All three times Adams retired the side without allowing any more than one baserunner, clearing each opponent's most dangerous sluggers before closer Heath Bell entered to face either the 6-7-8 or 7-8-9 slots of the lineup, a series of far less illustrious hitters that included Dwayne Wise, Bryan Peterson, Brett Hayes, Domonic Brown, Carlos Ruiz, Ross Gload, Willie Bloomquist, Ryan Roberts and Sean Burroughs. None has ever been selected to an All-Star team.
For his efforts Adams received three holds, an arcane statistic not found on the backs of baseball cards, while Bell received three saves, the relievers' sole counting number tracked by fans -- yet who had the more difficult job?
It wasn't a fluke of the National League, either. After being traded to the American League's Rangers, Adams' first two appearances -- again, both in the eighth inning -- began by facing the Tigers' 1-2-3 and 2-3-4 hitters.
"You notice that you go through stretches when you face a certain part of the lineup, but it makes no difference what part of the lineup you face," says Adams. "It's all kind of coincidental what part of the lineup I get."
Actually, there's a clear pattern at play. Adams has thrown 90 percent of his innings the past two seasons in the eighth, and is nearly 70 percent more likely to face an opponents' 2-3-4 hitters than its 6-7-8.
Nor is this just bad luck for Adams. Instead, it's a baseball-wide trend.
To be sure, the set-up man is nothing new, but his role is evolving and being valued in the game as never before. Last winter, Rafael Soriano, Joaquin Benoit, Grant Balfour and Jesse Crain were among those who signed lucrative multi-year contracts even though they neither start nor close. Teams now face a longer gap between starter and closer -- a gap that has increased one inning per game since 1988 -- thus increasing the importance of the set-up man.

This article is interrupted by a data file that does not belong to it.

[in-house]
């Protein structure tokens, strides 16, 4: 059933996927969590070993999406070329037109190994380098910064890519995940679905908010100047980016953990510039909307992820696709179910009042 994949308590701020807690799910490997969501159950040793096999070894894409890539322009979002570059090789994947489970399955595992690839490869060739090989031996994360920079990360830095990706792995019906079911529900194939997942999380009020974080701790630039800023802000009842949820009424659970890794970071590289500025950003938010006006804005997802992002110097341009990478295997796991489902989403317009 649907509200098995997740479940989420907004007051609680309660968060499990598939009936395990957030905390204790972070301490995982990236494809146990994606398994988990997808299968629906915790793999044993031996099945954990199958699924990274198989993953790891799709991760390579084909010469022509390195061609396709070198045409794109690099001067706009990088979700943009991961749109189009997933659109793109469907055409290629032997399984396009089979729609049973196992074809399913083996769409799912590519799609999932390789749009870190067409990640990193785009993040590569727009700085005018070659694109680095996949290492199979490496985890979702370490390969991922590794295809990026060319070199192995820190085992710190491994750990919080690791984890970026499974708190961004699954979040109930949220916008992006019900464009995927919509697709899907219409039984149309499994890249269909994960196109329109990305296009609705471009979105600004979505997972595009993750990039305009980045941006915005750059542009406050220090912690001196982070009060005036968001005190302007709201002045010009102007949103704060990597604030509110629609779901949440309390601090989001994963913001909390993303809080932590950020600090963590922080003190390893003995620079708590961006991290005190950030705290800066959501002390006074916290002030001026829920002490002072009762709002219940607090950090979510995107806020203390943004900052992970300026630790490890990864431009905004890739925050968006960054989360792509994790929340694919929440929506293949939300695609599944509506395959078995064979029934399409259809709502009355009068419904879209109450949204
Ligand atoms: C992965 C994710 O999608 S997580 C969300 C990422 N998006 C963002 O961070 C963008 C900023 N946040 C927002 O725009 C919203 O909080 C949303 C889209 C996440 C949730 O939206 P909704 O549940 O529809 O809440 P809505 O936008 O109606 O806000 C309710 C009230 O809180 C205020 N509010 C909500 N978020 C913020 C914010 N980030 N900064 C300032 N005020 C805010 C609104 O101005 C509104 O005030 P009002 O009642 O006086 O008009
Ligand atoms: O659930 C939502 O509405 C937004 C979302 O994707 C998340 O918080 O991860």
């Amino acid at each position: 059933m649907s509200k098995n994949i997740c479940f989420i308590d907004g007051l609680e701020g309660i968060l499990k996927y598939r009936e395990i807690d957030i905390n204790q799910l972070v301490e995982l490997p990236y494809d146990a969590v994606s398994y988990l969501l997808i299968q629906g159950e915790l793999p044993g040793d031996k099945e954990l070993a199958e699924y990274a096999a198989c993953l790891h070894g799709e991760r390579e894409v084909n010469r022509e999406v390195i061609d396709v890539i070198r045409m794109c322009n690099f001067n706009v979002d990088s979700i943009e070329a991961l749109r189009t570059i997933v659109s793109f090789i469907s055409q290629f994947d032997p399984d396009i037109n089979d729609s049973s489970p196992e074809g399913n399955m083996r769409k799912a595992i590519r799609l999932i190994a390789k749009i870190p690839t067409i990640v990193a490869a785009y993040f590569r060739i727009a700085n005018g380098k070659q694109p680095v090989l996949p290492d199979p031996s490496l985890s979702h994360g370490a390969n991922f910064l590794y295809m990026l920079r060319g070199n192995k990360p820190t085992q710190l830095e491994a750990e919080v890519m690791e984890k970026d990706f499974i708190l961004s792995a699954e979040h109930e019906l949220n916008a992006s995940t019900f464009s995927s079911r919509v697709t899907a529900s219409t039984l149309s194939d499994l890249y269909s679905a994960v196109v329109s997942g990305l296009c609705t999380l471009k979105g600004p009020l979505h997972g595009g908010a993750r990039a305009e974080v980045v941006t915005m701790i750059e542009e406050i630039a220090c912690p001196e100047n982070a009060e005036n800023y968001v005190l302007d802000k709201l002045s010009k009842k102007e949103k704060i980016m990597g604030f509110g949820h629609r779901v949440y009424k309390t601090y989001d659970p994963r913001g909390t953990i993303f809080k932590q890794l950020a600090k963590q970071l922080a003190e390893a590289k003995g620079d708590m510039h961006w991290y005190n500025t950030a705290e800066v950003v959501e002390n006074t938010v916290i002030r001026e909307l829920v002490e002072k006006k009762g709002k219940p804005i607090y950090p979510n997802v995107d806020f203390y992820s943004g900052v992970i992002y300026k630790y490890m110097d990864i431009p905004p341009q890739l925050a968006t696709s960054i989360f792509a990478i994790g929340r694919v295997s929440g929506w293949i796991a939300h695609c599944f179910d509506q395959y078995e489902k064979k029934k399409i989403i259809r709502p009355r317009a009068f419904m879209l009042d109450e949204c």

But there's another oft-overlooked mathematical reason of average baserunners and batters faced explaining why the eighth, in particular, can be such an important inning.
That will be on display next month when every pitch and pitching change are placed under the postseason microscope. Each of the AL's playoff teams (including both the Rays and Red Sox, who are tied for the wild card entering play Tuesday night) and three of the five teams still alive in the NL have deployed the same dedicated eighth-inning reliever in front of the closer all season.
"It's really become that the set-up guy is as important as the closer," said Diamondbacks general manager Kevin Towers, whose rebuilding of Arizona's bullpen was key to their worst-to-first turnaround. "The way lineups turn over, the eighth-inning guy probably sees more of the middle of the order than the ninth-inning guys."
While there are myriad variables in any given game that can affect how a lineup cycles and the matchups a reliever faces, the data reinforces that, in the average game when a team has a chance to win, there is a slightly better chance it will face an opponent's best hitters in the eighth inning than in the ninth.
This season's rate of 11.3 baserunners per game equates to about 1.26 per inning, meaning the leadoff hitter of the eighth inning is often either the No. 3 or 4 hitter with the bottom of the order to follow in the ninth.
"It happened a lot with Benny last year," Rays manager Joe Maddon said, referring to Benoit, last year's eighth-inning reliever who now sets up closer Jose Valverde for the AL Central champion Tigers. "It was incredible how often it worked out exactly that way."
A few relievers are noticing it, too. In July, the Nationals' Drew Storen realized that his All-Star eighth-inning set-up man, Tyler Clippard, was often getting the more difficult assignment.
"It started with me mentally preparing for who I was going to face," Storen said, "and I was like, 'Clip's got to face 3-4-5 again. That's pretty funny.'"
Said Clippard, "After it happens over and over again, I'm like, 'Wow, I'm facing the best hitters in the league. What the heck? Give me some pinch hitters every now and then.'"
Shortly before the bullpen phone rings in Boston, eighth-inning man Daniel Bard will often consult the opposing hitters' scouting report the relievers keep with them, though against division foes like the Yankees, he's faced a few of the hitters so many times that a last-minute refresher isn't necessary.